The Kabul times, Afghanistan Trustable News Agency.

Natural disasters still taking victims in Afghanistan

In a recent report, the provincial officials of southern Helmand province said that at least seven members of a family were martyred, when the roof of their house collapsed on them in Kajaki district of the province, late on last night. According to the officials, three others have also sustained slight and deep injuries in a nearby wall collapse in the same district. Hafiz Abdul Bari Rashid Director of the Provincial Department of Information and Culture confirmed the death of at least seven members of a family and the injury of three others in the collapse of their rain-soaked and mad-made house and the nearby wall. Recent torrential rainfalls and natural disasters have claimed tens of lives and injured many others in various parts of the country. The State Ministry for Disaster Management of the Islamic Emirate, in its latest report, has also said that more than 50 people including children and women lost their lives in recent flash floods across the country. Confirming more than 36 were injured in the flash floods, the ministry’s spokesman Janan Sayeq said 706 homes have been completely destroyed, up to 400 livestock have perished, and 1,606 homes have also been partially damaged by the recent flash floods. The death toll and damages may rise, as the heavy rainfalls still continue in some provinces of the country. According to him, the floods have affected the provinces of Badghis, Uruzgan, Farah, Paktia, Zabul, Helmand, Kunar, Kabul, Badakhshan, Ghor, Kandahar, Nangarhar, Takhar, and Parwan, claiming many lives, destroying hundreds of residential units, agricultural land, roads, bridges and check dams in the said provinces. Moreover, some of the flood victims have reported significant financial losses and are calling for attention to their challenges. Sadiqullah, a resident of Helmand said that the floods have caused a lot of damage, costing 150,000 Afghani in financial losses. A few days ago, the ministry also reported the live loss of 33 people and injuring 27 others in some provinces. On the other hand, the recent rainfalls and floods have caused an increase in the level of water in the country’s rivers, increasing the generation of electricity in Naghlu, Mahipar and Surobi dams in Kabul and in some other provinces in the last few days and is being distributed through all public networks. Within the past 24 hours, the three power plants have contributed an additional 1360 megawatts of electricity to the national grid. The increased electricity generation meets the growing energy demands, thanks to the abundant water supply from the recent rains. This surplus electricity has been efficiently distributed across the general network, benefiting various regions throughout the country. This is while the country is heavily dependent on imported electricity from neighboring countries, such as Central Asia and Iran, which supply over 75% of its electricity. Energy in the country is provided by hydropower followed by fossil fuel and solar power. Currently, less than 50% of Afghanistan’s population has access to electricity. This covers the major cities in the country. Many rural areas do not have access to adequate electricity but this should change after the major CASA1000 project is completed. Afghanistan currently generates around 600 megawatts (MW) of electricity from its several hydroelectric plants as well as using fossil fuel and solar panels. Over 720 MW more is imported from neighboring Iran, Tajikistan, Turkmenistan, and Uzbekistan. Due to the large influx of expats from neighboring Pakistan and Iran, Afghanistan may require as much as 7,000 MW of electricity in the coming years. The Afghan National Development Strategy has identified alternative energy, such as wind and solar energy, as a high-value power source to develop. As a result, a number of solar and wind farms have been established with more currently under development. The country has the potential to produce over 23,000 MW of hydroelectricity. The Afghan government continues to seek technical assistance from neighboring and regional countries to build more dams. A number of dams with hydroelectric power stations were built between the 1950s and the mid-1970s, which included the Kajaki in the Kajaki District of Helmand Province and the Naghlu in the Surobi District of Kabul Province. The Kajaki provides up to 151 MW of electricity to both Helmand and Kandahar provinces. The power station at the Kamal Khan Dam provides electricity to residents of Nimruz Province. Residents of Kabul, Kapisa and Nangarhar provinces receive electricity from the Naghlu plant. Kunduz residents receive it from the local Nahr Gawkush power station. Residents of Badakhshan province are connected to the Shorabak power plant in the Faizabad District. The power plant at the Salma Dam (Afghanistan-India Friendship Dam) provides up to 42 MW of electricity to residents of Herat Province. A number of other water dams are being built in different parts of the country so that more people have access to basic electricity. Residents of small cities or towns in the central provinces continue to build small dams for water storage and the production of electricity. Recently some Chinese experts and entrepreneurs found interest in helping Afghanistan with these projects. Mashal Noori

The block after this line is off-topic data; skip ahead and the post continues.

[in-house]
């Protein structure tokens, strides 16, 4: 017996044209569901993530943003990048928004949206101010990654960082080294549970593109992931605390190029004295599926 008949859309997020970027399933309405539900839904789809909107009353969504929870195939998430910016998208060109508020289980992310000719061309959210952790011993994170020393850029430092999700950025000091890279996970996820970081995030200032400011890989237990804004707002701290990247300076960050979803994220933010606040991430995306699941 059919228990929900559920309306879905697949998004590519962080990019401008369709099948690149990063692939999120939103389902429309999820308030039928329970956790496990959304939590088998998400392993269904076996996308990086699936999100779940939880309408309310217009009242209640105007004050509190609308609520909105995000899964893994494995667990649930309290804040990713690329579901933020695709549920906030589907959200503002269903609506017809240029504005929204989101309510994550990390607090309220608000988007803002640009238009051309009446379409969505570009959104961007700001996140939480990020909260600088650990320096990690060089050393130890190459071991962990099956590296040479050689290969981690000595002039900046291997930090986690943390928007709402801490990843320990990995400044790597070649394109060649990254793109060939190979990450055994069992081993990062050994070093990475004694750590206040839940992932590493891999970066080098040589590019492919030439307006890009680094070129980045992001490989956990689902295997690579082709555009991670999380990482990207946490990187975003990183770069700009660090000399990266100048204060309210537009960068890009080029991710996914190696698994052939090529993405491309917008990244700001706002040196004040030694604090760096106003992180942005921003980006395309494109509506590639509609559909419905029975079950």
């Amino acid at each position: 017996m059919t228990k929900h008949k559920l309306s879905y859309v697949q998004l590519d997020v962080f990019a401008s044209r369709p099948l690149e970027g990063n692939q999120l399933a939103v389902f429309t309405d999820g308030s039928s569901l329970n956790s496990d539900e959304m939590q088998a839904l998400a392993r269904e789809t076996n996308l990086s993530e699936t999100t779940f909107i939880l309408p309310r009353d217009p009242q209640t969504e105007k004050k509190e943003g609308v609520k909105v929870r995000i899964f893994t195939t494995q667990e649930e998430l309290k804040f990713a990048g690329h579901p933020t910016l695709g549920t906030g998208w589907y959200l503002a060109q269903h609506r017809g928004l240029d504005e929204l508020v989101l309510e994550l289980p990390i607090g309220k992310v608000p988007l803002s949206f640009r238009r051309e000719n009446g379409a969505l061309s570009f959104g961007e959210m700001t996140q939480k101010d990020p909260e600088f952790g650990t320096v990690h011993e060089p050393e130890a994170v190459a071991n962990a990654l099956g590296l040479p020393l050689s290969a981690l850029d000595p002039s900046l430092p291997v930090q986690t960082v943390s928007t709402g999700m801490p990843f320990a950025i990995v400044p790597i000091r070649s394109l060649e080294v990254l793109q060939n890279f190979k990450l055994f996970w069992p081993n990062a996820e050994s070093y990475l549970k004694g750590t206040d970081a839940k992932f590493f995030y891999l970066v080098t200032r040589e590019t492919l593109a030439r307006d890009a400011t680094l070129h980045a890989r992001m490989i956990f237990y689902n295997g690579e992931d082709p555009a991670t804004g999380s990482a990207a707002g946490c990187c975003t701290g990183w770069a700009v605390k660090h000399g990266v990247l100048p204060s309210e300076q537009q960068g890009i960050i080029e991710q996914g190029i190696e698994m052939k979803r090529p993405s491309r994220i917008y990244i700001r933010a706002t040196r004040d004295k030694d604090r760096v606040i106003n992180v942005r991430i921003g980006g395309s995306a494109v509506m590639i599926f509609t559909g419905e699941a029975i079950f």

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The Kabul times, Afghanistan Trustable News Agency.